In a workplace, there exist two types of employees: exempt and non-exempt. They are classified as either exempt or non-exempt based on the type of work they perform and the salary/wages they earn.
The Fair Labor Standards Act (FLSA) requires employers to classify every job as exempt or non-exempt from overtime pay and/or minimum wage.
Read our guide to know more about what is exempt vs non-exempt employees and the difference between exempt and non-exempt employees.
What is an exempt employee?
An exempt employee is a salaried employee who is exempt from ‘minimum wage and/or overtime pay, regardless of the hours they put in extra per week or per day. The exempt employees receive the same amount of pay per pay period, even if they put in extra hours for work.
What Qualifies As an Exempt Employee?
Typically, for employees to qualify as exempt from minimum wage and overtime pay, they need to meet these three tests:
- Job Duties. Employees need to exercise independent judgment and discretion while performing their job responsibilities.
- Salary Level. An exempt employee is paid a salary that meets the minimum threshold under the FLSA.
- Salary Basis. Employees’ salary isn’t reduced based on the quality or quantity of their work.
Note: Some states have different requirements than those specified under the FLSA. Be sure to check applicable state law for each of the tests above.
What Are the Types of Exempt Employees?
The FLSA recognizes the following main categories of exempt workers:
- Outside Sales
As of January 1, 2020, the FLSA stipulates that employees in the above categories are exempt if they are paid by salary as opposed to hourly and if they earn a minimum of $684 per week or $35,568 annually. This is an increase from $455 per week or $23,660 annually.
What is a Non-Exempt Employee?
A non-exempt employee must receive at least the minimum wage for all hours worked and is eligible for paid overtime for any hours worked in excess of 40 hours per week.
Typically, non-exempt employees are paid on an hourly basis, but employers can decide to pay them on a salary basis and also pay for the applicable overtime.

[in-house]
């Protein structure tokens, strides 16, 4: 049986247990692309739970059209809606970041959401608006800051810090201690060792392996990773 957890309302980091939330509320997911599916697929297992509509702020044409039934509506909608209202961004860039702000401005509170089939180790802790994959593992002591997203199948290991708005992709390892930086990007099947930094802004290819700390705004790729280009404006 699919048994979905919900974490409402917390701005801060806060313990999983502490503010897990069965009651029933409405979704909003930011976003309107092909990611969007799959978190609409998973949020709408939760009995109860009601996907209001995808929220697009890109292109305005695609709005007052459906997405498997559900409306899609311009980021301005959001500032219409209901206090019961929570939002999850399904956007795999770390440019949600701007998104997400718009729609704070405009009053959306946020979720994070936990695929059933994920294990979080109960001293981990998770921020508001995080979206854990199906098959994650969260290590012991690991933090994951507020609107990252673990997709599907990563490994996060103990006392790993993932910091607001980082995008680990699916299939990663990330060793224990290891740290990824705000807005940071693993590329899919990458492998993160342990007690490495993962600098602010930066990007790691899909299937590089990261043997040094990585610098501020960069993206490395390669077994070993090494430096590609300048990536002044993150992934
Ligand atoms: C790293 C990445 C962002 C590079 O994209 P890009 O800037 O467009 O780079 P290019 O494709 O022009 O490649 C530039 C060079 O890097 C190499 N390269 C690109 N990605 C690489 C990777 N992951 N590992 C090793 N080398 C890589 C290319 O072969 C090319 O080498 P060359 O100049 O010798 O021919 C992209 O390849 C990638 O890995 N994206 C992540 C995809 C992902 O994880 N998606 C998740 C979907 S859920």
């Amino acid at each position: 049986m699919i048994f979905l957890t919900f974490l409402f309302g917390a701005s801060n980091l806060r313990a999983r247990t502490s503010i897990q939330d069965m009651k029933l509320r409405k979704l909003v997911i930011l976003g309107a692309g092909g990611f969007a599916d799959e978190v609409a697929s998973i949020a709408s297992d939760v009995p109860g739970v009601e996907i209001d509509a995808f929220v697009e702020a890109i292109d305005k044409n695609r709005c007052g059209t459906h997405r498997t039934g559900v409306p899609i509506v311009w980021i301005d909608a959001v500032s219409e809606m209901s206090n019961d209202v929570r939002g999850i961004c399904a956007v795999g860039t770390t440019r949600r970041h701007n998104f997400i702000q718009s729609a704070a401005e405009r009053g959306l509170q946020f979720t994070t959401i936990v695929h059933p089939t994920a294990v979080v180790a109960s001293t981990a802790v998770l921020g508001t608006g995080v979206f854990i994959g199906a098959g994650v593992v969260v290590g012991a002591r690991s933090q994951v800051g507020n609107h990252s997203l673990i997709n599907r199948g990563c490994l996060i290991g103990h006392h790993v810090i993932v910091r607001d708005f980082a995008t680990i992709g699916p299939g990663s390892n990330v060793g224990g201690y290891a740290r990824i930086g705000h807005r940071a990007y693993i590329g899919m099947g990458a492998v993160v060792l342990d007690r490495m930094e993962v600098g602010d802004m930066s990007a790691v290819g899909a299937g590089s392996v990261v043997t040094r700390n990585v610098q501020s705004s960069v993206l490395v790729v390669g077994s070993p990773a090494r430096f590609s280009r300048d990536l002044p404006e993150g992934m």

Under federal law, a non-exempt employee who works for more than 40 hours in a workweek must be paid for the overtime at 1.5 times the employee’s regular rate of pay. For example, if an employee worked 55 hours in a workweek, they would be paid their regular rate of pay for 40 hours (federal minimum wage is $7.25 in 2021), plus an additional 15 hours at the overtime rate (1.5 times the employee’s regular rate).
What Is the Difference Between Exempt and Non-Exempt Employees?
Exempt employees are paid a salary rather than an hourly rate. They are not eligible for overtime compensation and are not entitled to it. Non-exempt employees, on the other hand, are paid on an hourly basis. Non-exempt employees must be paid at least the state or federal minimum wage.
Let’s take a look at the table below for better understanding:
|Exempt Employees||Non-Exempt Employees|
|Not entitled to overtime pay by the Fair Labor Standards Act (FLSA)||Not exempt from FLSA regulations and are entitled to overtime pay|
|Given a salary, and are expected to finish the tasks assigned to them, regardless of how many hours it takes||Receive the minimum hourly wage for 40 hours per week and are entitled to receive 1.5 times their hourly rate for the hours they worked beyond 40 hours each week.|
|Must earn a minimum of $684 per week or $35,568 annually, in the form of a salary instead of on an hourly basis||Must be paid federal minimum wage of $7.25 (2021) either by a salary or an hourly wage|
|Job role examples: Executive, professional, administrative, and outside sales||Job role examples: Freelancers, contractors, servers, retail associates, interns, and similar jobs|
Let’s Consider This Example to Demonstrate the Difference:
Jessica is an exempt employee. Her proposal is due on Monday and she is stressed. So, she stays until late in office and spends her Friday night burning the midnight oil, tweaking and finishing up her proposal. On Monday, she receives a paycheck — the same amount of money she would’ve got even if she hadn’t worked overtime.
An exempt employee is not entitled to paid overtime under the Fair Labor Standards Act (FLSA).
Meanwhile, James, a non-exempt employee, chooses to take extra shifts and work overtime on Friday to finish up the project. He doesn’t have to, but he knows that if he works overtime, he’ll receive extra money for the extra work hours he has put in.
Non-exempt employees are entitled to overtime pay, 1.5 times their hourly rate, for any hours they work beyond 40 hours per week.